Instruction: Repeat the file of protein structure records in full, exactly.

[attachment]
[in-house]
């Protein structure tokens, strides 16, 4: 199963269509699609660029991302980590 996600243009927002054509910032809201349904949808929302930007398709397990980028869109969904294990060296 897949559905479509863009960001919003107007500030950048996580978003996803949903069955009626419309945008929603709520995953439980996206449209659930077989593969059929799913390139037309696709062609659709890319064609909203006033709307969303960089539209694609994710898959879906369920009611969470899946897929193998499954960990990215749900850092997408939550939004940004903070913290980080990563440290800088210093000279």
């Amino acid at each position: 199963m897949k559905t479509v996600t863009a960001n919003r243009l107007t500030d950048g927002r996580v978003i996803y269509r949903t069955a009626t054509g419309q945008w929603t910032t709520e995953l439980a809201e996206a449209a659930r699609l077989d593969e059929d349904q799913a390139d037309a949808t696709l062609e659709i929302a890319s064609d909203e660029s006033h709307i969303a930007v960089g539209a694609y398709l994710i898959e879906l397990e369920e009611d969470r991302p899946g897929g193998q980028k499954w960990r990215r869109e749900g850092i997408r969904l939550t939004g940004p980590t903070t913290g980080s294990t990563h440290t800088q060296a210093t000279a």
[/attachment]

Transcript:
[in-house]
């Protein structure tokens, strides 16, 4: 199963269509699609660029991302980590 996600243009927002054509910032809201349904949808929302930007398709397990980028869109969904294990060296 897949559905479509863009960001919003107007500030950048996580978003996803949903069955009626419309945008929603709520995953439980996206449209659930077989593969059929799913390139037309696709062609659709890319064609909203006033709307969303960089539209694609994710898959879906369920009611969470899946897929193998499954960990990215749900850092997408939550939004940004903070913290980080990563440290800088210093000279």
């Amino acid at each position: 199963m897949k559905t479509v996600t863009a960001n919003r243009l107007t500030d950048g927002r996580v978003i996803y269509r949903t069955a009626t054509g419309q945008w929603t910032t709520e995953l439980a809201e996206a449209a659930r699609l077989d593969e059929d349904q799913a390139d037309a949808t696709l062609e659709i929302a890319s064609d909203e660029s006033h709307i969303a930007v960089g539209a694609y398709l994710i898959e879906l397990e369920e009611d969470r991302p899946g897929g193998q980028k499954w960990r990215r869109e749900g850092i997408r969904l939550t939004g940004p980590t903070t913290g980080s294990t990563h440290t800088q060296a210093t000279a």